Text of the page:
beach bois jolan Stephen:
One of the things that you see in Guadeloupe as part of Carnaval are long lines of men filing down the street dragging long whips behind them. Intermittantly they stop and using their whole bodies to swing it into position they crack the whip with the sound of a gunshot. It is solemn and intimidating. This parade of cows was similar. They were big, they had horns and they were the ultimate chain gang with the sound of the chains ringing out their imprisonment. As we move toward better treatment of the animals we use for food, we must remember that still they are enslaved.

The rain that came at the end of our hike cleared the beach and here is a picture afterwards before the bathers returned. Another round of rain sent us home.

Moving On

First, from our Airbnb review in French from Dawn:

Veronika et Sylvain sont vraiment “super hosts.” il nous ont prêté les palmes et chaussures pour nager et ont laissé du café , thé, miel, rhum, fruits, etc. dans la petite Kaz. La Kaz à Kous elle-même est charmante, une petite maison dans le vrai style Caraïbe. Si on doit avoir un télévision ou la climatisation, ce n’est pas le lieu pour vous. Veronika et Dawn Si un veut être en pleine Nature, dans un beau jardin, avec une belle terrasse pour vivre en dehors, c’est parfait. évidemment les américains ne restent pas souvent ici, donc nos hôtes s’intéressaient à bavarder avec nous, Ils nous ont invité pour une galette des rois délicieuse et pour prendre un verre. C’était une très bonne conversation. On a parlé français, mais je suis sucirc;r que les gens qui ne parlent pas beaucoup de français seraient confortable ici. En plus, leur tortue Fifi a décidé de se promener dans le jardin pour nous dire “au revoir.” C’est un aimable et bel animal, exactement comme ses “parents!”.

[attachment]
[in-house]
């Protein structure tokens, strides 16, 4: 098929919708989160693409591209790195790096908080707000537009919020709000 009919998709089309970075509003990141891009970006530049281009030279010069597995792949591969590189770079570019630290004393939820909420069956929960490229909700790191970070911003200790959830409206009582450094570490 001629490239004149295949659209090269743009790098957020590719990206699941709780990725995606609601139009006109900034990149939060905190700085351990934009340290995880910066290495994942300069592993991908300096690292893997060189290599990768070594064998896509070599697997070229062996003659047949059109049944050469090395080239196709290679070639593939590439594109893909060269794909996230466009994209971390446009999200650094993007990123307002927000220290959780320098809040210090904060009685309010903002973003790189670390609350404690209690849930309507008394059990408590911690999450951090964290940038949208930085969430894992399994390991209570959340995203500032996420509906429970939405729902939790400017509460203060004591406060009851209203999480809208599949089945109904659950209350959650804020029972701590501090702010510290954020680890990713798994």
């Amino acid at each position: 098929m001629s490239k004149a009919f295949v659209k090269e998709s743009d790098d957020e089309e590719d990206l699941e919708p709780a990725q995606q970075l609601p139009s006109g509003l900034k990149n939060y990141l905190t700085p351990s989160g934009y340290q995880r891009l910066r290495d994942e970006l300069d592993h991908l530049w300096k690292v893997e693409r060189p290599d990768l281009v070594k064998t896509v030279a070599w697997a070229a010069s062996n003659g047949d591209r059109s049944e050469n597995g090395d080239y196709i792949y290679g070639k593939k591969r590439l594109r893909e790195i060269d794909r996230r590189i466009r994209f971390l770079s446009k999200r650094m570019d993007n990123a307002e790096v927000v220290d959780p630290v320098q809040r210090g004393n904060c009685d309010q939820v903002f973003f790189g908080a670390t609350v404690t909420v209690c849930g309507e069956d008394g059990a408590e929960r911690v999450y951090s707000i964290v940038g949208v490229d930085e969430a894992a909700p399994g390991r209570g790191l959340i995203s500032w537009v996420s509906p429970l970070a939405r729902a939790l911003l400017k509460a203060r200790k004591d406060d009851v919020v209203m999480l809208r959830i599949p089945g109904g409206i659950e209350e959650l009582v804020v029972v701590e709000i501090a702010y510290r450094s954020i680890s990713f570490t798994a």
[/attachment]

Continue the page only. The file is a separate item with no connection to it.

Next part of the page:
Dawn translated by Stephen
Veronique and Sylvain are truly “Super Hosts”, (a category in Airbnb land). They lent us flippers and water shoes and provided some coffee, tea, honey, rum, fruits, etc. in our house. La Kaz à Kouz itself is charming, a small cabin in a true Caribbean style. If you need television and air conditioning, this is not the place for you. If you love to be in the middle of nature in a beautiful garden with a beautiful porch to live outside, it is perfect. Evidently, Americans don't stay here often, so they were interested in chatting with us. They invited us for some delicious king's cake with a glass of wine and we had a very good conversation. We spoke in French but I am sure that people who don't speak much French will still be comfortable here. In addition, their tortoise “Fifi” came out to say good bye to us. It is a friendly and beautiful animal, just like his “parents”.